A local artist’s portraits of local people combatting mental illnesses are hanging in City Hall’s Kyrouz Auditorium for the month.

Self-taught Gloucester artist Amy Kerr knows firsthand the effects and the stigma of depression.

She says her first bout with depression “broke my brain, changed my brain chemistry.”

When Kerr once again found herself in one of those “lightless regions,” she decided to do something about it. That something became “I Am More,” a series of portraits that she describes as her “life rafts.”

It also became the beginning of the end of that depression for Kerr. In the words “I Am More,” she says she found the strength to plant the seeds of her own recovery.

Kerr turned her talents to people like herself, people who were more than their depression.

Once she put the word out that she was looking for collaborators for what she called her “recovery portraits,” she says it was like, “build it and they’ll come.”

In many cases, the people who came were people you might least expect — including Gloucester’s ever-ebullient, ever-smiling mayor, Sefatia Romeo Theken — who, along with 14 others, volunteered to share the dark side of lives that, from the outside, looked trouble-free.

“The ‘I Am More’ exhibit at City Hall originally came out of the portrait collaboration with the mayor,” says Kerr. After going through the drawing and writing process, she approved the idea of displaying the portraits in Kyrouz Auditorium for a month. With the help of Jeanine Harris, the head clerk of Facilities, and the generosity of Jason Grow, who provided his display panels, the exhibit has finally taken shape.”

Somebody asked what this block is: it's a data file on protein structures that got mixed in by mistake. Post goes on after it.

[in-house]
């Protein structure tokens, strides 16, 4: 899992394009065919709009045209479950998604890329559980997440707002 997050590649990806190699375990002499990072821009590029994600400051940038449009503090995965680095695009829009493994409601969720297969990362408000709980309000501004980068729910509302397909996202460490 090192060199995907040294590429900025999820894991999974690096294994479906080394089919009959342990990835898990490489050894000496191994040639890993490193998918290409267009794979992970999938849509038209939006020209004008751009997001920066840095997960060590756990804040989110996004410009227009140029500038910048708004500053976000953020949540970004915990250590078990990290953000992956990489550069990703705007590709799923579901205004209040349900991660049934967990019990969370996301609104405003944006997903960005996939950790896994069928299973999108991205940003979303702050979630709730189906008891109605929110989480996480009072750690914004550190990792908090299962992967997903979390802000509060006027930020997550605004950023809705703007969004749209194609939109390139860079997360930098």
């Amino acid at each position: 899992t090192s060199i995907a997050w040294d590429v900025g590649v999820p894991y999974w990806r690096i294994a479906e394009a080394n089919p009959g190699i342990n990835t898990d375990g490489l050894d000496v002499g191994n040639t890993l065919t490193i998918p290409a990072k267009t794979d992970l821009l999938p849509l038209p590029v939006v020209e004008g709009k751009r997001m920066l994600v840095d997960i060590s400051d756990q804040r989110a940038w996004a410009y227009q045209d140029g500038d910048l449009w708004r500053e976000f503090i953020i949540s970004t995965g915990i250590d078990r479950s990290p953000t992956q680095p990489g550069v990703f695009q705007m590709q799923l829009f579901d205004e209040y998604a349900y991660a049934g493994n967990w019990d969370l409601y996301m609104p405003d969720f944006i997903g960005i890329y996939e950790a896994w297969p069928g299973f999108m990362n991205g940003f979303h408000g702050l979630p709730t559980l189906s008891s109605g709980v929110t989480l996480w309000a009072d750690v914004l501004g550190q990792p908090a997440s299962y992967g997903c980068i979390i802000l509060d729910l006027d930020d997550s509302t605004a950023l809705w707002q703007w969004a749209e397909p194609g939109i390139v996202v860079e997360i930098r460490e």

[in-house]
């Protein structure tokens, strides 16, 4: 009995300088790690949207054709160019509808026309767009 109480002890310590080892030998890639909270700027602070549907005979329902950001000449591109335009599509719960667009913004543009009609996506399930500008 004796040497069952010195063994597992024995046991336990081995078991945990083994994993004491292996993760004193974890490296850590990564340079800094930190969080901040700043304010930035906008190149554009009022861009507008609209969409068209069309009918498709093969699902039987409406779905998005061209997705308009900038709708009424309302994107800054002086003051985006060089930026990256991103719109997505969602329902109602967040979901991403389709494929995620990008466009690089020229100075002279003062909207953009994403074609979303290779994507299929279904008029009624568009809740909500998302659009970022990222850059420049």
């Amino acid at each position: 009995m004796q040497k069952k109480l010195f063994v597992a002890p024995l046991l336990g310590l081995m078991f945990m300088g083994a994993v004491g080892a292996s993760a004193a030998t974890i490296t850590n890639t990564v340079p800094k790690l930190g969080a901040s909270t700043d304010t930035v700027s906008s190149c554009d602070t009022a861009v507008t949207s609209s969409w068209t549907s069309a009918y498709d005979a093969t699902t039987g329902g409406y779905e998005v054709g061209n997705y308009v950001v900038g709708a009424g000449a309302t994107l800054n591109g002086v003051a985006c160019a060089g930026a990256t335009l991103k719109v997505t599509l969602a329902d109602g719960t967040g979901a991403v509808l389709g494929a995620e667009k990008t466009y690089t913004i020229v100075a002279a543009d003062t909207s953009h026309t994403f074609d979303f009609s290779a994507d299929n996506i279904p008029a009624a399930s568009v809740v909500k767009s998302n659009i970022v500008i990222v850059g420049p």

Each of Kerr’s portraits is accompanied by an essay by the subject.

The mayor candidly identified herself as a wife of a spouse who killed himself and mother of a recovering addict, and confessed that her greatest fear was losing a child or grandchild.

“My dream,” Romeo Theken writes, “is to be able to finally sleep without the worry that I will get a phone call during the night, (telling me) my child is gone.”

Someone who actually did get such a call — director Henry-Cameron Allen, founder of North Shore Folklore Theater — is another of Kerr’s subjects. Allen lost his 11-year-old son, Cameron, to brain cancer. He shares how he has chosen to live without his son by living for his son.

“Everything I do, I do for him,” says Allen, who departed Gloucester for new theatrical pastures in Gloucestershire, England, in June

With funding from an anonymous patron “who believed in what I was doing,” Kerr completed 15 portraits. She no longer cares that she was not inundated by commissions. She says her portraits have created a self-supporting community of kindred spirits here on Cape Ann.

Now Kerr is widening that circle with 20 new portraits, several already completed, starting with “Ryan,” an Iraqi veteran.

She depicts Ryan in his favorite habitat — the woods, where he finds the peace and light that helped heal his post-traumatic stress disorder.

She, meanwhile, continues to find her own healing place with each portrait.

Kerr’s pastel and colored pencil portraits are on display at City Hall’s Kyrouz Auditorium through Aug. 30 during business hours. More information about Kerr and her work is available at www.amykerrdrawsportraits.wordpress.com.

Joann MacKenzie may be contacted at 978-675-2708, or jomackenzie@gloucestertimes.com.

If you go

What and who: “I Am More,” an exhibition of portraits by Amy Kerr of local people combatting mental illnesses, each accompanied by an essay by the subject.

Where: Kyrouz Auditorium, City Hall, 9 Dale Ave.

When: Thursday through Aug. 30 during business hours.

How much: Free

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